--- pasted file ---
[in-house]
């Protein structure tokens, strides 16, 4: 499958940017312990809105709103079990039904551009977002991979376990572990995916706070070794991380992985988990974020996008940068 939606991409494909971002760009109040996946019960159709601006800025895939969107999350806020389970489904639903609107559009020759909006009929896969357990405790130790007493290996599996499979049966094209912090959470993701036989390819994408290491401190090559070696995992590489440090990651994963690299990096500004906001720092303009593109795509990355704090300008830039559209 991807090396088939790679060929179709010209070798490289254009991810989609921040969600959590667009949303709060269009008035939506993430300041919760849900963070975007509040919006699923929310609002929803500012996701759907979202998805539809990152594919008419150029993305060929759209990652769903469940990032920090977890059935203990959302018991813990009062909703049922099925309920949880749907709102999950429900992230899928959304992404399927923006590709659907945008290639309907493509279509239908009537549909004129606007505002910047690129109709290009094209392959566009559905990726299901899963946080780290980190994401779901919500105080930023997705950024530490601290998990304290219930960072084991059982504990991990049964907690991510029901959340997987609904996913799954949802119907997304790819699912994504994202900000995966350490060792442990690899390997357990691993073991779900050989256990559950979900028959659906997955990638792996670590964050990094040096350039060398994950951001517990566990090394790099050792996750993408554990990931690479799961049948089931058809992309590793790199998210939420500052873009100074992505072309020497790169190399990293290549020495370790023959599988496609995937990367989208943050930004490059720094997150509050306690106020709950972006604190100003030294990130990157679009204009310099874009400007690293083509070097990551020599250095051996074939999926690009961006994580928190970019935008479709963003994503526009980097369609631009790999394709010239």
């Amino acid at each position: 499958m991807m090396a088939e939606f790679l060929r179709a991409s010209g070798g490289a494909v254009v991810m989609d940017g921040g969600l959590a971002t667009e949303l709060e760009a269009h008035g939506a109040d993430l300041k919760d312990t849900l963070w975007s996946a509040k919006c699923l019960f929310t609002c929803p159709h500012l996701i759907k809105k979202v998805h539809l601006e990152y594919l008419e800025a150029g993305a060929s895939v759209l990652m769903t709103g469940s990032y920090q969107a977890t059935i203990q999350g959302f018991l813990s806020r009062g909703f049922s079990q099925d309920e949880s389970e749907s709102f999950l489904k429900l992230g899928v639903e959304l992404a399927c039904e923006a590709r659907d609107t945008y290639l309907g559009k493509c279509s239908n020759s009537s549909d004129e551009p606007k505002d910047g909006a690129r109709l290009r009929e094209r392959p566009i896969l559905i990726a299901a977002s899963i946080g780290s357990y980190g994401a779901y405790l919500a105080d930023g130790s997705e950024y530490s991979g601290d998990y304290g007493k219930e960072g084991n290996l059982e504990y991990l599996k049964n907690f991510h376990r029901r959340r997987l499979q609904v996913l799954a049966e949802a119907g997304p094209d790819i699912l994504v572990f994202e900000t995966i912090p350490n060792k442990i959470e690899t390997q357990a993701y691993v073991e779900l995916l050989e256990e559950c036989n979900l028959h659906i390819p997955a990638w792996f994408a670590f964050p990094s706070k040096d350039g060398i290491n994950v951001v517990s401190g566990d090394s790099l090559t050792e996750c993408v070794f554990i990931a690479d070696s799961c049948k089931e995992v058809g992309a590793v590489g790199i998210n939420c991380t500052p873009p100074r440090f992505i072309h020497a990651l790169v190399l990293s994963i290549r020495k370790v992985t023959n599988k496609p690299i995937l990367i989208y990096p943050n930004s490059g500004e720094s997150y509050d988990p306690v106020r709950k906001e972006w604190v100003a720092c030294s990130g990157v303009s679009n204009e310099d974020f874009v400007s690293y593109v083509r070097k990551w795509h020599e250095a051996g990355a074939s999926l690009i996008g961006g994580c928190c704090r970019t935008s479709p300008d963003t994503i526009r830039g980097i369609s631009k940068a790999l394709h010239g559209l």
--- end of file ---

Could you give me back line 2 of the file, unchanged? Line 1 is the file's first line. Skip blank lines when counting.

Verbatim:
């Protein structure tokens, strides 16, 4: 499958940017312990809105709103079990039904551009977002991979376990572990995916706070070794991380992985988990974020996008940068 939606991409494909971002760009109040996946019960159709601006800025895939969107999350806020389970489904639903609107559009020759909006009929896969357990405790130790007493290996599996499979049966094209912090959470993701036989390819994408290491401190090559070696995992590489440090990651994963690299990096500004906001720092303009593109795509990355704090300008830039559209 991807090396088939790679060929179709010209070798490289254009991810989609921040969600959590667009949303709060269009008035939506993430300041919760849900963070975007509040919006699923929310609002929803500012996701759907979202998805539809990152594919008419150029993305060929759209990652769903469940990032920090977890059935203990959302018991813990009062909703049922099925309920949880749907709102999950429900992230899928959304992404399927923006590709659907945008290639309907493509279509239908009537549909004129606007505002910047690129109709290009094209392959566009559905990726299901899963946080780290980190994401779901919500105080930023997705950024530490601290998990304290219930960072084991059982504990991990049964907690991510029901959340997987609904996913799954949802119907997304790819699912994504994202900000995966350490060792442990690899390997357990691993073991779900050989256990559950979900028959659906997955990638792996670590964050990094040096350039060398994950951001517990566990090394790099050792996750993408554990990931690479799961049948089931058809992309590793790199998210939420500052873009100074992505072309020497790169190399990293290549020495370790023959599988496609995937990367989208943050930004490059720094997150509050306690106020709950972006604190100003030294990130990157679009204009310099874009400007690293083509070097990551020599250095051996074939999926690009961006994580928190970019935008479709963003994503526009980097369609631009790999394709010239």